Genetical Research

Conserved fragments of transposable elements in intergenic regions: evidence for widespread recruitment of MIR- and L2-derived sequences within the mouse and human genomes

J. C. SILVA a1c1p1, S. A. SHABALINA a1, D. G. HARRIS a2, J. L. SPOUGE a1 and A. S. KONDRASHOV a1
a1 National Center for Biotechnology Information, National Library of Medicine, National Institutes of Health, Bethesda, MD 20892, USA
a2 National Security Agency, Fort Meade, MD 20755, USA

Article author query
silva j   [PubMed][Google Scholar] 
shabalina s   [PubMed][Google Scholar] 
harris d   [PubMed][Google Scholar] 
spouge j   [PubMed][Google Scholar] 
kondrashov a   [PubMed][Google Scholar] 


We analysed the distribution of transposable elements (TEs) in 100 aligned pairs of orthologous intergenic regions from the mouse and human genomes. Within these regions, conserved segments of high similarity between the two species alternate with segments of low similarity. Identifiable TEs comprise 40–60% of segments of low similarity. Within such segments, a particular copy of a TE found in one species has no orthologue in the other. Overall, TEs comprise only approximately 20% of conserved segments. However, TEs from two families, MIR and L2, are rather common within conserved segments. Statistical analysis of the distributions of TEs suggests that a majority of the MIR and L2 elements present in murine intergenic regions have human orthologues. These elements must have been present in the common ancestor of human and mouse and have remained under substantial negative selection that prevented their divergence beyond recognition. If so, recruitment of MIR- and L2-derived sequences to perform a function that increases host fitness is rather common, with at least two such events per host gene. The central part of the MIR consensus sequence is over-represented in conserved segments given its background frequency in the genome, suggesting that it is under the strongest selective constraint.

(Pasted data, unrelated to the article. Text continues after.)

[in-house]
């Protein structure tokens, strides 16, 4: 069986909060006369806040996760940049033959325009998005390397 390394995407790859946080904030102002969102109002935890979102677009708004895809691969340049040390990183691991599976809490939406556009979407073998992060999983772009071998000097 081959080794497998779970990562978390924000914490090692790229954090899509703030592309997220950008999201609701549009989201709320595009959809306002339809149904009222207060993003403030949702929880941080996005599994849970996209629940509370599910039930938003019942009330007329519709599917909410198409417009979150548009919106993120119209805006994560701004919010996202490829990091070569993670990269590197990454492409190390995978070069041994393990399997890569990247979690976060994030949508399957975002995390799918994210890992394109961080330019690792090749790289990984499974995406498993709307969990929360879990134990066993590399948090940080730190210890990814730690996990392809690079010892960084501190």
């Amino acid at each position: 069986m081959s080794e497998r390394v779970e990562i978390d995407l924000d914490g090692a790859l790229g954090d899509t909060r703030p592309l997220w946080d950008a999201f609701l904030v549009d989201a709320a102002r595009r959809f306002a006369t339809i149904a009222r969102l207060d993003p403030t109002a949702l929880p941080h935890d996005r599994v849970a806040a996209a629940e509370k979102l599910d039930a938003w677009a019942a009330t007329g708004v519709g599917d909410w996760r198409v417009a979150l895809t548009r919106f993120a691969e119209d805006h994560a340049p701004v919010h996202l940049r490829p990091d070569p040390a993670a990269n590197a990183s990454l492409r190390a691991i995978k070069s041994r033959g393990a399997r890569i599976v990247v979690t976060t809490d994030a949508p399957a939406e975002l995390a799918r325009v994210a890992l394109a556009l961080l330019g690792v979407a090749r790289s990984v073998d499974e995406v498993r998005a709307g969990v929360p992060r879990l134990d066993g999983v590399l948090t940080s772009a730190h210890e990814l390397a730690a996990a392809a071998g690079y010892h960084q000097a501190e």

(Received April 30 2002)
(Revised October 22 2002)
(Revised January 29 2003)

c1 Corresponding author.
p1 Current address: The Institute for Genomic Research, 9712 Medical Center Drive, Rockville, MD 20850, USA. Tel: +1 (301) 8380200. Fax: +1 (301) 8380208. e-mail: